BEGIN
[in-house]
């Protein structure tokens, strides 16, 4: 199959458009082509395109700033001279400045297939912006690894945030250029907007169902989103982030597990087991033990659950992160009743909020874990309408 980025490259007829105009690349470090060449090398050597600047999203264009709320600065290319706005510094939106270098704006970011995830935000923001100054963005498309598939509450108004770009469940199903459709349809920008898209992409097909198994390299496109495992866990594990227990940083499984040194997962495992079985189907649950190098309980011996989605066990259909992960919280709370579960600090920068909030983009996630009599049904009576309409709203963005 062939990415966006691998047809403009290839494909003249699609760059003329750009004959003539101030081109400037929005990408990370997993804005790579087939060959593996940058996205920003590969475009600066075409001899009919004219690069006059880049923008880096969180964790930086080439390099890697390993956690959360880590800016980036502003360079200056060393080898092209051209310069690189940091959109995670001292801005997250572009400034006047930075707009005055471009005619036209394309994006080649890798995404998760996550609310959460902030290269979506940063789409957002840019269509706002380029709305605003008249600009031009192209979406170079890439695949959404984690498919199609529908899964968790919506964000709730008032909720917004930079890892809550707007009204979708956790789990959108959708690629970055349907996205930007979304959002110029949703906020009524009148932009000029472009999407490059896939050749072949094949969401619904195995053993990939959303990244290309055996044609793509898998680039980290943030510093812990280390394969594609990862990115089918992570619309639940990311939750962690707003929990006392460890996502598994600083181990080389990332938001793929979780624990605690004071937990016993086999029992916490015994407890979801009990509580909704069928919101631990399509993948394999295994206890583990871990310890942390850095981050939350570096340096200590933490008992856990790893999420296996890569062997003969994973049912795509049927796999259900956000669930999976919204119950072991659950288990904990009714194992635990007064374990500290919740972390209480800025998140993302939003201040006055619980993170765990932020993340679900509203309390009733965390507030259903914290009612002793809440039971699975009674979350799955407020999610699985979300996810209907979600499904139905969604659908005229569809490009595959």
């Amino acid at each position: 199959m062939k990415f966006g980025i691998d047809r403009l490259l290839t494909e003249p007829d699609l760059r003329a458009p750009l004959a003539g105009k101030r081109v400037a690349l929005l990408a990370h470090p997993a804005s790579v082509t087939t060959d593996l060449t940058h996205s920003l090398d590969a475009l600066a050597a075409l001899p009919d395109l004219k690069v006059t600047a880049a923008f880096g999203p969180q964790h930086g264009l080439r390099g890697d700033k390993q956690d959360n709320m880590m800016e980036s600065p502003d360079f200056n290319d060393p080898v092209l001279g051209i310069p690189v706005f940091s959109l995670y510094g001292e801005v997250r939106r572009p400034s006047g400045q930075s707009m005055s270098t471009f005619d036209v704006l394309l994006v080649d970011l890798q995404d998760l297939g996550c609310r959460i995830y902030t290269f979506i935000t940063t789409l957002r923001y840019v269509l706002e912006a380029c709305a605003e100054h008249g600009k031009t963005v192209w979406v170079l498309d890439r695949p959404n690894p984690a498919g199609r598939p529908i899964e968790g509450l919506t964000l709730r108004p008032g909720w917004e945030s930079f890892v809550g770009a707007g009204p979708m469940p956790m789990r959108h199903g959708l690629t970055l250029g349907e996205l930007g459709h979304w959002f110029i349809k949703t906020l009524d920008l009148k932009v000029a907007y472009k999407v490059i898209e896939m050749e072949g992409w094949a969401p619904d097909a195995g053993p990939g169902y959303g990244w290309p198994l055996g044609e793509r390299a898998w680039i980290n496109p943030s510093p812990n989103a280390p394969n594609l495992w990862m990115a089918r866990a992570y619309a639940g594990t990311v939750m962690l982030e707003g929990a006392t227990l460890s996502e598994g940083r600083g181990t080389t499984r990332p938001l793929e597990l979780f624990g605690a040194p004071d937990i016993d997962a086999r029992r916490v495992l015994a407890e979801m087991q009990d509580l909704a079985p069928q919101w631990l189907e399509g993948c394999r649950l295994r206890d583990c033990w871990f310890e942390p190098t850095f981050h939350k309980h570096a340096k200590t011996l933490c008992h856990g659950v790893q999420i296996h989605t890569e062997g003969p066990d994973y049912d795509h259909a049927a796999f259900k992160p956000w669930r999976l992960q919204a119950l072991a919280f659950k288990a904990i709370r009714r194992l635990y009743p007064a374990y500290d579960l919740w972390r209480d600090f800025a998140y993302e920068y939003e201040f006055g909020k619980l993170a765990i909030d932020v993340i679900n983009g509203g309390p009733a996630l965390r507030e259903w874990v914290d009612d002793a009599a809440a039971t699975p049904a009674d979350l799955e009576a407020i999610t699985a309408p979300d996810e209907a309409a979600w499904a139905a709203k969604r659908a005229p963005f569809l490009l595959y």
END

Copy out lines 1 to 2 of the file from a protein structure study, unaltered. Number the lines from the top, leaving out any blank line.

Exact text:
[in-house]
């Protein structure tokens, strides 16, 4: 199959458009082509395109700033001279400045297939912006690894945030250029907007169902989103982030597990087991033990659950992160009743909020874990309408 980025490259007829105009690349470090060449090398050597600047999203264009709320600065290319706005510094939106270098704006970011995830935000923001100054963005498309598939509450108004770009469940199903459709349809920008898209992409097909198994390299496109495992866990594990227990940083499984040194997962495992079985189907649950190098309980011996989605066990259909992960919280709370579960600090920068909030983009996630009599049904009576309409709203963005 062939990415966006691998047809403009290839494909003249699609760059003329750009004959003539101030081109400037929005990408990370997993804005790579087939060959593996940058996205920003590969475009600066075409001899009919004219690069006059880049923008880096969180964790930086080439390099890697390993956690959360880590800016980036502003360079200056060393080898092209051209310069690189940091959109995670001292801005997250572009400034006047930075707009005055471009005619036209394309994006080649890798995404998760996550609310959460902030290269979506940063789409957002840019269509706002380029709305605003008249600009031009192209979406170079890439695949959404984690498919199609529908899964968790919506964000709730008032909720917004930079890892809550707007009204979708956790789990959108959708690629970055349907996205930007979304959002110029949703906020009524009148932009000029472009999407490059896939050749072949094949969401619904195995053993990939959303990244290309055996044609793509898998680039980290943030510093812990280390394969594609990862990115089918992570619309639940990311939750962690707003929990006392460890996502598994600083181990080389990332938001793929979780624990605690004071937990016993086999029992916490015994407890979801009990509580909704069928919101631990399509993948394999295994206890583990871990310890942390850095981050939350570096340096200590933490008992856990790893999420296996890569062997003969994973049912795509049927796999259900956000669930999976919204119950072991659950288990904990009714194992635990007064374990500290919740972390209480800025998140993302939003201040006055619980993170765990932020993340679900509203309390009733965390507030259903914290009612002793809440039971699975009674979350799955407020999610699985979300996810209907979600499904139905969604659908005229569809490009595959």